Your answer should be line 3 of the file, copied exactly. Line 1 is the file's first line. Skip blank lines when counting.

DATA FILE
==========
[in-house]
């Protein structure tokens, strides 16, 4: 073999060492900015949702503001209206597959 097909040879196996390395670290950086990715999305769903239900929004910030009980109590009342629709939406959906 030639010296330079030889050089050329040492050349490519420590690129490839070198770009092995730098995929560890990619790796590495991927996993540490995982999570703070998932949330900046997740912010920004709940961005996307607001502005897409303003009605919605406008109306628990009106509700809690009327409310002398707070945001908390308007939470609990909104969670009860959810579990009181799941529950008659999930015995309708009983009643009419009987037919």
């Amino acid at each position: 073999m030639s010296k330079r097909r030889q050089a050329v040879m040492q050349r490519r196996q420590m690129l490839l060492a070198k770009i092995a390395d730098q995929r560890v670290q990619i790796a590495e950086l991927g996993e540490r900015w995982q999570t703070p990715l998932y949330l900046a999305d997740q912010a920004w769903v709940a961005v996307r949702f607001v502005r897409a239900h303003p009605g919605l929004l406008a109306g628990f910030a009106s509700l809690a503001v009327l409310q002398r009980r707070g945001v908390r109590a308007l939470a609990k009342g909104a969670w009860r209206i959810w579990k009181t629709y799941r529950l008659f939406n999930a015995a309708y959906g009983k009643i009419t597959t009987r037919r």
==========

């Amino acid at each position: 073999m030639s010296k330079r097909r030889q050089a050329v040879m040492q050349r490519r196996q420590m690129l490839l060492a070198k770009i092995a390395d730098q995929r560890v670290q990619i790796a590495e950086l991927g996993e540490r900015w995982q999570t703070p990715l998932y949330l900046a999305d997740q912010a920004w769903v709940a961005v996307r949702f607001v502005r897409a239900h303003p009605g919605l929004l406008a109306g628990f910030a009106s509700l809690a503001v009327l409310q002398r009980r707070g945001v908390r109590a308007l939470a609990k009342g909104a969670w009860r209206i959810w579990k009181t629709y799941r529950l008659f939406n999930a015995a309708y959906g009983k009643i009419t597959t009987r037919r």